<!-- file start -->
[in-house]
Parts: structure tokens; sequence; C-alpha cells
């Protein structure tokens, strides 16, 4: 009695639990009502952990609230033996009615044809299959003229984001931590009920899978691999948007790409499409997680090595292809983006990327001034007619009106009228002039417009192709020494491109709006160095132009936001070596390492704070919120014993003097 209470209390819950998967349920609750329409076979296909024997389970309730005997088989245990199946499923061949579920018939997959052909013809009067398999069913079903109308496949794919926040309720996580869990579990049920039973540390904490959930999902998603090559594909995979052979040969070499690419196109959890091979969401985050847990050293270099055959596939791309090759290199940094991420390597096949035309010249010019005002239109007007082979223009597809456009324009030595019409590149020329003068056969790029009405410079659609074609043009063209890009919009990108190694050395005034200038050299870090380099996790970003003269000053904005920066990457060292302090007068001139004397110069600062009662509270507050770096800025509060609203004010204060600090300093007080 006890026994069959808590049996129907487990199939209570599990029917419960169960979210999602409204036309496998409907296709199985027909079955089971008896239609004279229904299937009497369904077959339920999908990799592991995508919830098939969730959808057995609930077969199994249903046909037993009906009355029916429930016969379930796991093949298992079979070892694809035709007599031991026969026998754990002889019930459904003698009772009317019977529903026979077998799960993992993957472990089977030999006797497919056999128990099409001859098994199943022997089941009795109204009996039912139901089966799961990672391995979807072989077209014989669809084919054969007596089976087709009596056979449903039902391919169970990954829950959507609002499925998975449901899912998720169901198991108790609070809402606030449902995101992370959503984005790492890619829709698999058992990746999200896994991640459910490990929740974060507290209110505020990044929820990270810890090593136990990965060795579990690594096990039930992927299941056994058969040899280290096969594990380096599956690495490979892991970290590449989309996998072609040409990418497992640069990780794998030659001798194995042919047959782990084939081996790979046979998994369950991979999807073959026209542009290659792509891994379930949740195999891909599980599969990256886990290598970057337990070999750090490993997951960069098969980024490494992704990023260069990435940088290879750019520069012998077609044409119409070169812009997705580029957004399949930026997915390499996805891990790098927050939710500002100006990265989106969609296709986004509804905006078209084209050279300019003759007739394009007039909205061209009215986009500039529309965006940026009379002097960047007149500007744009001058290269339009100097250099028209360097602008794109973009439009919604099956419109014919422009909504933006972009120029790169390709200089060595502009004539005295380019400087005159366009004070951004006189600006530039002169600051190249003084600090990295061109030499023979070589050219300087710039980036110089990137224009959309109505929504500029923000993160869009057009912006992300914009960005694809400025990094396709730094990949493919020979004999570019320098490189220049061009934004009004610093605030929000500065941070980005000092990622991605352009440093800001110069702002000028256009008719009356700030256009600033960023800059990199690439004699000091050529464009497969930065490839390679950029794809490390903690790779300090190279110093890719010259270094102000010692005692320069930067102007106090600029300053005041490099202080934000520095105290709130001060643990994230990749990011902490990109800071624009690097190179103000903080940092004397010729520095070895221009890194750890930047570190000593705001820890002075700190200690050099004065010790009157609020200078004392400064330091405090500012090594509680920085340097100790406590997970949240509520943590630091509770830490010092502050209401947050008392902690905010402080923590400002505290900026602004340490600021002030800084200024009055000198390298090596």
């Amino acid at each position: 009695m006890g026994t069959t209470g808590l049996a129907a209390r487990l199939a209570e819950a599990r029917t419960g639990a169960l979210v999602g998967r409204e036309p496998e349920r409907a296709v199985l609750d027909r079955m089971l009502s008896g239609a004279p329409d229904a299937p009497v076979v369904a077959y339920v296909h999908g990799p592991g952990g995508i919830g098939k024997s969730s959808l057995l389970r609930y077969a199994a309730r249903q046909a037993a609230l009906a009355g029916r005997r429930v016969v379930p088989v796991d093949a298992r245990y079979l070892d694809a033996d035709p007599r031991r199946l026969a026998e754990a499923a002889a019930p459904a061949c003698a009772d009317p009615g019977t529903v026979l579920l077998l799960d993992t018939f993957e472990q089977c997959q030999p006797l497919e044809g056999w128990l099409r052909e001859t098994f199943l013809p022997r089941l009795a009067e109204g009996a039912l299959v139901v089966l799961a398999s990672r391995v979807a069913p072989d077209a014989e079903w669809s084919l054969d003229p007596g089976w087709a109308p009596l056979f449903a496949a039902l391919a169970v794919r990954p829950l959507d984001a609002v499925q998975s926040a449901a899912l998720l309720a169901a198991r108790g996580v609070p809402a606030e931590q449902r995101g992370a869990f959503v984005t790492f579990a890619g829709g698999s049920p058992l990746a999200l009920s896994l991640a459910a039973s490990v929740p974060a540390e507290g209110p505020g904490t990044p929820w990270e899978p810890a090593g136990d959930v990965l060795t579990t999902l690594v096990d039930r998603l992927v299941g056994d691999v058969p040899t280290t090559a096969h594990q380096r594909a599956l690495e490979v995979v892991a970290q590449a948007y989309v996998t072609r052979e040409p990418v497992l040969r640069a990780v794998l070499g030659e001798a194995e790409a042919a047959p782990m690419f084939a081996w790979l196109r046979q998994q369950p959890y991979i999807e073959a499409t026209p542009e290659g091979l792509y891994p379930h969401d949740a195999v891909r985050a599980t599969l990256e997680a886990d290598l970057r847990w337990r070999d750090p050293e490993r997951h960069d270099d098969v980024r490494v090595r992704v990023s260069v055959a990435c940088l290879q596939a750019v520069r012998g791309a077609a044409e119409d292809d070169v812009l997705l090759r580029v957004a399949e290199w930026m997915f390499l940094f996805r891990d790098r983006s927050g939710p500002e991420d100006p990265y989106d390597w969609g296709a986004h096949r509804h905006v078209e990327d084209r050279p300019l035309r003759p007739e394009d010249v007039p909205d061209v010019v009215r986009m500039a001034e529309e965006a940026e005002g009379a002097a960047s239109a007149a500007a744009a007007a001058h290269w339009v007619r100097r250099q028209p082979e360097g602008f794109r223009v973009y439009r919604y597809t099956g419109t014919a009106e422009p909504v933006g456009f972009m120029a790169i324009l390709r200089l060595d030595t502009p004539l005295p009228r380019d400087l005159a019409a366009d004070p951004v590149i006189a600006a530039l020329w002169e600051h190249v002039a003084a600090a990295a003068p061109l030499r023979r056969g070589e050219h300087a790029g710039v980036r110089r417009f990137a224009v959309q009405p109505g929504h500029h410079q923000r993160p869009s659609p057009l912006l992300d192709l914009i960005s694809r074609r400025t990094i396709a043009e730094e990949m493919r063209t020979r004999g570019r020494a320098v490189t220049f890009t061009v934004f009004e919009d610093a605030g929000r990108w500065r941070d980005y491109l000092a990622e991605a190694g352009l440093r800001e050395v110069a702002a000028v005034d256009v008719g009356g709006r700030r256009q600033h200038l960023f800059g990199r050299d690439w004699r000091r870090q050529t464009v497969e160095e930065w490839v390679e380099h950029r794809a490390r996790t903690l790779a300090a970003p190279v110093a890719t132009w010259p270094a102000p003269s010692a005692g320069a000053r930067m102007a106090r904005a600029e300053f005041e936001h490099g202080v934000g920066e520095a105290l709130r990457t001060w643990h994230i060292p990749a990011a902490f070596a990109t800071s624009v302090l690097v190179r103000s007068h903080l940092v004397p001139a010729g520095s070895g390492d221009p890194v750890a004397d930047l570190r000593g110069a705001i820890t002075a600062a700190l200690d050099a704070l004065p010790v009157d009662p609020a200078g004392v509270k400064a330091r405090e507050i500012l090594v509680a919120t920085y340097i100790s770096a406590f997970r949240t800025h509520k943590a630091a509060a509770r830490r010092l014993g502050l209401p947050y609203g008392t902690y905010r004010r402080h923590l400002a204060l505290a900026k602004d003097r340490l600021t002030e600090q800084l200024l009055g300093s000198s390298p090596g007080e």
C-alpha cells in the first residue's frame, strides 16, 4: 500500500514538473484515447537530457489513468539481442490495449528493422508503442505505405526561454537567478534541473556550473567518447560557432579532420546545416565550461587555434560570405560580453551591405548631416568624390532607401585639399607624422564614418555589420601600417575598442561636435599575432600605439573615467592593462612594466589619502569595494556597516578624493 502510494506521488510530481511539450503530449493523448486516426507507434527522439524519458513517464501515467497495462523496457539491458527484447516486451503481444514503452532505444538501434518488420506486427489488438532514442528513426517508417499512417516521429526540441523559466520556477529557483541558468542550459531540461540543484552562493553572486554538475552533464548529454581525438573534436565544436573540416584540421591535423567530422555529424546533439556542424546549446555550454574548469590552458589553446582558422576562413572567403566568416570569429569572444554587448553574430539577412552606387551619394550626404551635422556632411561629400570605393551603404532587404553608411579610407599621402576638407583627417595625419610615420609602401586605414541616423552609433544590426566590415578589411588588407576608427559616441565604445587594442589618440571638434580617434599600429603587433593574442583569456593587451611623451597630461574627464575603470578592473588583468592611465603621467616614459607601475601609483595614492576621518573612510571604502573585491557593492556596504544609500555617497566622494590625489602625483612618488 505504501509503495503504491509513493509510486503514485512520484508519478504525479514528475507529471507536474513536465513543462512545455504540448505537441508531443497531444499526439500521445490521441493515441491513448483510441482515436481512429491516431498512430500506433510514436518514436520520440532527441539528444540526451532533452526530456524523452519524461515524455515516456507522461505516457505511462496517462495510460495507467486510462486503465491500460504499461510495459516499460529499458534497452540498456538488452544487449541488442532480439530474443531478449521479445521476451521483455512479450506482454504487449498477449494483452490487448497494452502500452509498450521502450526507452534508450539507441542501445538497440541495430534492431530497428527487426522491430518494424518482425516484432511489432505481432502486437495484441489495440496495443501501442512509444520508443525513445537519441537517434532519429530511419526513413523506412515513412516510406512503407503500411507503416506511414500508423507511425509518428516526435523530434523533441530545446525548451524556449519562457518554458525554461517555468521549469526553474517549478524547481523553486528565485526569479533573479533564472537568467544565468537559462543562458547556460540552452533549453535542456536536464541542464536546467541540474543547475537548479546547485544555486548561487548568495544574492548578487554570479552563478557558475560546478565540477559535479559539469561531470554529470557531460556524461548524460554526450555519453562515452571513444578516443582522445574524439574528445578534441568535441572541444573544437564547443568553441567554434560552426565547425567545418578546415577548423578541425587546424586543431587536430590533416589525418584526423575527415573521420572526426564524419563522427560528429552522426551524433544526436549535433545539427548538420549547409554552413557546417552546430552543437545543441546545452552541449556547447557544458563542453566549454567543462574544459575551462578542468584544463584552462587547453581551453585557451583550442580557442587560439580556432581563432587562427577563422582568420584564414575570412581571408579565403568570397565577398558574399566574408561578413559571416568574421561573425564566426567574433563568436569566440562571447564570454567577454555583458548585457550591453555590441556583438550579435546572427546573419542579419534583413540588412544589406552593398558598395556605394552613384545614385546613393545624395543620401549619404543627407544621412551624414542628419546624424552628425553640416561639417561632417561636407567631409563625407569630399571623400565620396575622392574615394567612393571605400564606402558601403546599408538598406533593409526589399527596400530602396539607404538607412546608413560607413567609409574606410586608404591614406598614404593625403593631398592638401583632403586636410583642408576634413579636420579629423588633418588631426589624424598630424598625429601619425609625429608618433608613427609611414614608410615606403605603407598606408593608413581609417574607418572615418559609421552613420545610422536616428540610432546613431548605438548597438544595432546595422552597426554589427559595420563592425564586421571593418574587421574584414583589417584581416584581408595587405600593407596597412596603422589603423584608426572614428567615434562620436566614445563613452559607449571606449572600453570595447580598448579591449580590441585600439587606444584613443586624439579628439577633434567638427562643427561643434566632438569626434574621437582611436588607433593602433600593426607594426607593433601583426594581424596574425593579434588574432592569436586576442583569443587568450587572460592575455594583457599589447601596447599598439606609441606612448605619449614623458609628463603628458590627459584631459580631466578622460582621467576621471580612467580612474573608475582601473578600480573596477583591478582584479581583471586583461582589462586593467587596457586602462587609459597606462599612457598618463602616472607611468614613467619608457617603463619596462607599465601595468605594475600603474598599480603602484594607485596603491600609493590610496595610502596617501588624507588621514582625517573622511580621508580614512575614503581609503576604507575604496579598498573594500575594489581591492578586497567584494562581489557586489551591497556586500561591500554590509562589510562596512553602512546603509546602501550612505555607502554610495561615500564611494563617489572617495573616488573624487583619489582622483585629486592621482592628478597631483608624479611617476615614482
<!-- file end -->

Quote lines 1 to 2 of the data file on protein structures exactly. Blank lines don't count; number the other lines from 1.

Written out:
[in-house]
Parts: structure tokens; sequence; C-alpha cells